Google Earnings Are a 'Crapshoot': Analyst
Google's earnings will remain a "crapshoot" until it gains more market share in mobile search, Jordan Rohan, an analyst for Stifel Nicolaus, told CNBC on Tuesday.
The analyst told CNBC's Squawk on the Street. that the search giant was riddled with questions about its reach in mobile — a critical area of growth watched closely by analysts as smartphones become more dominant in the technology space.
"If you peel everything back and ask what's the one thing people care about, it's the core Google advertising business," Rohan said. "And what you really want to figure out is, how much is search growing?" he asked.
Investors want to know if Google is "gaining share are they not gaining share," the analyst said. "And that transition from desktop search—where Google keeps all the revenue—to mobile, where they share a lot with Apple and other partners, that's been a...a bumpy transition."
A key problem for Google, however, is that advertisers have not been as willing to pay as much for mobile ads as they are for ads displayed on desktop computers. The smaller display space on mobile devices is a barrier for tech companies to milk more revenues for mobile ads.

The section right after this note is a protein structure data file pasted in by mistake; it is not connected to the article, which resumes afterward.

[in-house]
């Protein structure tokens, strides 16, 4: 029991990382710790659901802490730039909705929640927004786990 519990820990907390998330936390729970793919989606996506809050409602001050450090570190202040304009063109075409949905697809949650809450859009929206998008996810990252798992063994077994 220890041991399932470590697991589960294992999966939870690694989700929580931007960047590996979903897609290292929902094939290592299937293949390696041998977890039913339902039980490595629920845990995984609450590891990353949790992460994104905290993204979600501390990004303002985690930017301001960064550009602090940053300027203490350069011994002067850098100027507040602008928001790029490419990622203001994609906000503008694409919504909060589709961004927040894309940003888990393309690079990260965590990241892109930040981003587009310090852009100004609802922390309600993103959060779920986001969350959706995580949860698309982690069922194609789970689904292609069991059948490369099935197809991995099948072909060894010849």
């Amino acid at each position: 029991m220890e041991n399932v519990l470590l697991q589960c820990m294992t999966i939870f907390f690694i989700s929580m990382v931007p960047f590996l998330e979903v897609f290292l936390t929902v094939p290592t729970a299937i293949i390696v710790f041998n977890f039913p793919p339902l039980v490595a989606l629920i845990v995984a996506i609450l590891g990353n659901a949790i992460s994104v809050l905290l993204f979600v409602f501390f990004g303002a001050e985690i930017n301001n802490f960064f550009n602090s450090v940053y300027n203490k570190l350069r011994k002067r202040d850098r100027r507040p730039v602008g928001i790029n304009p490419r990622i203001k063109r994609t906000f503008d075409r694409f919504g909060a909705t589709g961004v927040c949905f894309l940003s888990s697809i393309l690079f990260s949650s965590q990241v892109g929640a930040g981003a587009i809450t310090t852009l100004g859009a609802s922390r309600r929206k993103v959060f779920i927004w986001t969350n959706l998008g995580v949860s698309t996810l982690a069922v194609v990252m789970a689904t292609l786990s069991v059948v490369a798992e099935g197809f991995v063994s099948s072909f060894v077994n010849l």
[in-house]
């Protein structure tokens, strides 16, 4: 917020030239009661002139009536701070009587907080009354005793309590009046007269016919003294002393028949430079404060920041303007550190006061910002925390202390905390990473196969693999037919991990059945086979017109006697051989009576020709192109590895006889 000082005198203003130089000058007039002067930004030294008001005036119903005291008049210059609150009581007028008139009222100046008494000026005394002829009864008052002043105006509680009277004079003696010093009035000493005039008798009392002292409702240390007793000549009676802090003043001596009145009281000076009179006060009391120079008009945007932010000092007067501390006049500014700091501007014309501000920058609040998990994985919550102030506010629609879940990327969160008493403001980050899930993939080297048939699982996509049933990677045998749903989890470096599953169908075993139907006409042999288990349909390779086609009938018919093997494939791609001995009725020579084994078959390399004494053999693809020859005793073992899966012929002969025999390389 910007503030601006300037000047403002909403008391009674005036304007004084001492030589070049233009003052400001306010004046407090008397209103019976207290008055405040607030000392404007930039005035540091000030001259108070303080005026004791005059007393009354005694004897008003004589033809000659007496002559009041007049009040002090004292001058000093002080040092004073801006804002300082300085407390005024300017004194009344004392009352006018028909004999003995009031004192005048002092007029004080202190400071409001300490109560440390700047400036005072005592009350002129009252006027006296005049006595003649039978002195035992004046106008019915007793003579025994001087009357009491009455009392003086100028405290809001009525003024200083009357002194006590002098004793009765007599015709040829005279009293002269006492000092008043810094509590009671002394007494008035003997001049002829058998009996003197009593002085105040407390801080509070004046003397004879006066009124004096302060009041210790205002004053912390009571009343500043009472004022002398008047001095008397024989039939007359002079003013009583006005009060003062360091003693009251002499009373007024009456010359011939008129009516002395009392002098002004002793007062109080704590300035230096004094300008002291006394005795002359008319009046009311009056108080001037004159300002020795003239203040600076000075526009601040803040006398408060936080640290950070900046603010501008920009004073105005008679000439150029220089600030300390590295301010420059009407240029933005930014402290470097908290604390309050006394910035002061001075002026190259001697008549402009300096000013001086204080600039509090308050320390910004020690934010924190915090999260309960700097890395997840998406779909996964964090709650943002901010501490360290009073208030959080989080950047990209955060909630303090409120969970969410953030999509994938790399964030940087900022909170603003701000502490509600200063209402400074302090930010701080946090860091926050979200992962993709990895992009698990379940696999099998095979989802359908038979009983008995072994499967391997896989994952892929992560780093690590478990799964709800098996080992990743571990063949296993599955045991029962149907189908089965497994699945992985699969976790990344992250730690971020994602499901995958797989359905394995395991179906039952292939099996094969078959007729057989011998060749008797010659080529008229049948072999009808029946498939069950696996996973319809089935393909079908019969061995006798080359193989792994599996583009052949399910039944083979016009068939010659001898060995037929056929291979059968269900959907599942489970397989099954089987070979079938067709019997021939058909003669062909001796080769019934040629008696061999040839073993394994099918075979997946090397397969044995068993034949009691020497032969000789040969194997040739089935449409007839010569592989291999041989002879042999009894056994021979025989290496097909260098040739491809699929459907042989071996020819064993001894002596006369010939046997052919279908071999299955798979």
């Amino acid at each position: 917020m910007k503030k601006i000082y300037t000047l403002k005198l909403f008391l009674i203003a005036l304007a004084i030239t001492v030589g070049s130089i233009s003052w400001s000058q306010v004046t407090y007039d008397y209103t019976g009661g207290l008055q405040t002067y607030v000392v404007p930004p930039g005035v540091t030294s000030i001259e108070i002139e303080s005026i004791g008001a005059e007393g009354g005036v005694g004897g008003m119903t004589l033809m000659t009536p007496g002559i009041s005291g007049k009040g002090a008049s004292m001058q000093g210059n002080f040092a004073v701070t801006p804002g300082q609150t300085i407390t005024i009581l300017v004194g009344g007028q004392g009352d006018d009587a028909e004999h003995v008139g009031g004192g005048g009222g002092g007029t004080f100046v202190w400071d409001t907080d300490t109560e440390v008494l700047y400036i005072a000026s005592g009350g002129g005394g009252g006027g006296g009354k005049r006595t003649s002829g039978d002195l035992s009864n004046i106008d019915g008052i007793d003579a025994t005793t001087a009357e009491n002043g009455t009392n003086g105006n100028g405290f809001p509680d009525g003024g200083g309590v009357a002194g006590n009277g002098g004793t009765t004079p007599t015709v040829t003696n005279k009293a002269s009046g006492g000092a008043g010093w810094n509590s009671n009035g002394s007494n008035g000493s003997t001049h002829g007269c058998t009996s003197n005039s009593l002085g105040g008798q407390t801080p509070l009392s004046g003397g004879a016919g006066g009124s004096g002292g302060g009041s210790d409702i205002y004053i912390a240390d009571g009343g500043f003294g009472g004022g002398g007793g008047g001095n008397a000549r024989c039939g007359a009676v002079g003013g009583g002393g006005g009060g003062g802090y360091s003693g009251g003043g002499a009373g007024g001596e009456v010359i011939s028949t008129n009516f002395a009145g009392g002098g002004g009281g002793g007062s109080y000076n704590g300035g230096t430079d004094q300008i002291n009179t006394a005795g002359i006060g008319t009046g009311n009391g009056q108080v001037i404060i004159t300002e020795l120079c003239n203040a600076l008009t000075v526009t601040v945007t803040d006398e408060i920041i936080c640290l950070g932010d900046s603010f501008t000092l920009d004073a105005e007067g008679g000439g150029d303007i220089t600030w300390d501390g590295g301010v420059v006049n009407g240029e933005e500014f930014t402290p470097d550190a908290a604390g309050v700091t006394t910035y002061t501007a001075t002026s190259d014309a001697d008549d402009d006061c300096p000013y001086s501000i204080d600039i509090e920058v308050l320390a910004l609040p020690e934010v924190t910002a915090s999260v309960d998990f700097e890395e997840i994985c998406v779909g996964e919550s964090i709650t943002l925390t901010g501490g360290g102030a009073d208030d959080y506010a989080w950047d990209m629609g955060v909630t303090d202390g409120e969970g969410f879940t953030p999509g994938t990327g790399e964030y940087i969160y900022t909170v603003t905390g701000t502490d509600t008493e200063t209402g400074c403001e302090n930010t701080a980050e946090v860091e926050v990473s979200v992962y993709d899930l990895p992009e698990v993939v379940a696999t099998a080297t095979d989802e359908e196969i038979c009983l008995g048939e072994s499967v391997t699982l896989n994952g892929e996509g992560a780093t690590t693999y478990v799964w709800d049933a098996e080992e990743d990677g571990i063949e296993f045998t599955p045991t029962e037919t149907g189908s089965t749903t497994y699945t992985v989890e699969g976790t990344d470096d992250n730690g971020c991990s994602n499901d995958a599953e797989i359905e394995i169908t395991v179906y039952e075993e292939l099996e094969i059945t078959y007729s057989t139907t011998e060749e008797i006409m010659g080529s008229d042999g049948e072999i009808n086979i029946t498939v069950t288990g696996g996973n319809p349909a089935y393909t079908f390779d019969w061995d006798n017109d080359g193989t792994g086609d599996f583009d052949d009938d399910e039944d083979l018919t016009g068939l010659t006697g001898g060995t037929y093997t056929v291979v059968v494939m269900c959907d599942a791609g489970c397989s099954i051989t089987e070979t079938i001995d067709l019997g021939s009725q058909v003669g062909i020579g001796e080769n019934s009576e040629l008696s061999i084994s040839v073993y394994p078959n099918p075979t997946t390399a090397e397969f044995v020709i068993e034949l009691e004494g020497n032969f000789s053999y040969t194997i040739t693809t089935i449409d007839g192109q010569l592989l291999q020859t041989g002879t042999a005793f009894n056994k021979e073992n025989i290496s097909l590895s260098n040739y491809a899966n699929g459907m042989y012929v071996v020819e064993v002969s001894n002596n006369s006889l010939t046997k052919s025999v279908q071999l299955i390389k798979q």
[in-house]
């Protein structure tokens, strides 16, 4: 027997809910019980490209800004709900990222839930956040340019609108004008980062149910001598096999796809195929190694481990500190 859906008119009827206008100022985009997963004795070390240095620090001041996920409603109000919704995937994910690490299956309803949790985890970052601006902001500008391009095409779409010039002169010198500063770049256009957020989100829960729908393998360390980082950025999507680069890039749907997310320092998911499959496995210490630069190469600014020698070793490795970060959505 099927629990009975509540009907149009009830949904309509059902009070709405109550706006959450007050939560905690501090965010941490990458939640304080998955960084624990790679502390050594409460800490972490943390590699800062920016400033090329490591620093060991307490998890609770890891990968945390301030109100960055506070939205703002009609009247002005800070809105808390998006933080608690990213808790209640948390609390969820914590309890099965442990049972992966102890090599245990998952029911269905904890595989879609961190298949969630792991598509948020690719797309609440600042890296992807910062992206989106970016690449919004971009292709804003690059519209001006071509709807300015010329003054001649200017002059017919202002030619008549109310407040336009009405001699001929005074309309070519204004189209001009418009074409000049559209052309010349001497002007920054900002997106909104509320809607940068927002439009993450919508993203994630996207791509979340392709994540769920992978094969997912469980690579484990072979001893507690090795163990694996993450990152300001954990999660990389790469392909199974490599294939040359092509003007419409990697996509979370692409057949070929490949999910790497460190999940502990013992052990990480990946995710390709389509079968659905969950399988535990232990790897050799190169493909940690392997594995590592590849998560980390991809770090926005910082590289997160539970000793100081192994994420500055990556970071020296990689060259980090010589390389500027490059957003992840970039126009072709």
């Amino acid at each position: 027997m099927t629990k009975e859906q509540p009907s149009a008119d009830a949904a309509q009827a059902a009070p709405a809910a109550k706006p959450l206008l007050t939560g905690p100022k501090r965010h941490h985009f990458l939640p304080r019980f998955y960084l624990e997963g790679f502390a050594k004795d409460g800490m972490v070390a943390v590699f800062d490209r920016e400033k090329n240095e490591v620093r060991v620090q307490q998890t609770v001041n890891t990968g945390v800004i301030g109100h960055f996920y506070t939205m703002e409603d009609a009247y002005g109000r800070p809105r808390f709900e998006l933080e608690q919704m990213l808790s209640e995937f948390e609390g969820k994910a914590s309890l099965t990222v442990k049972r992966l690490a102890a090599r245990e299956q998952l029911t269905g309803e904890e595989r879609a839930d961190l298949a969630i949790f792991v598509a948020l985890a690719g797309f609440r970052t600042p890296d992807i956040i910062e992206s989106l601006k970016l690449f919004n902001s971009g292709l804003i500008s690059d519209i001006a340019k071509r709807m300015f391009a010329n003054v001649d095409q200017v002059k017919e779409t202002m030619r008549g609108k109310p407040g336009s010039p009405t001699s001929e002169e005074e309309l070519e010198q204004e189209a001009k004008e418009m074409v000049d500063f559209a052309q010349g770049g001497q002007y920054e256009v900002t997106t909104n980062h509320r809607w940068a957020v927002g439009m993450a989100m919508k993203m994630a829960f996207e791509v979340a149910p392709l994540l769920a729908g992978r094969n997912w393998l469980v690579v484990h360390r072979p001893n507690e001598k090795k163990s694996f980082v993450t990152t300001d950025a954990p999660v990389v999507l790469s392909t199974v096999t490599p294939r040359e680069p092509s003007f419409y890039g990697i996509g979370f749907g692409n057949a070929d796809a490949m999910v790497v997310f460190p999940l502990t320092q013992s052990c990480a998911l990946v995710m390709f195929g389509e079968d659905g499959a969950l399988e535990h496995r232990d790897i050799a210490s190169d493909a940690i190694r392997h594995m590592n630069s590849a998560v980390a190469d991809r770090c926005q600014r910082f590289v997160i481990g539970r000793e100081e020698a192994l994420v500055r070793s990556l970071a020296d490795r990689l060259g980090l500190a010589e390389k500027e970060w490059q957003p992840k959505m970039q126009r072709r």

Still, Rohan said that mobile traffic makes up about 20 percent of spend, and about 25 percent of paid search clicks on Google. However, he added that it won't be long before mobile makes up about 40 or 50 percent of clicks, which will help drive Google's revenue up.
"At some point, there will be enough mobile devices, enough revenue on that side, that when the mobile...cost per clicks go up, Google's revenue will go up in step. We're not there yet," Rohan said.
"It cant be that many years away, given how incredibly high the appetite is for people on these mobile devices to shift all of their computing." he added. "When that happens it will be easy sailing for Google, but until that happens every quarter is a crap shoot kind of a stock."
Analysts estimate that Internet search giant will report fourth-quarter earnings of $10.49 per share on revenue of $12.3 billion, according to Thomson One Analytics. Rohan's estimates are a little ahead of the street, with an estimate of $10.65 earnings per share.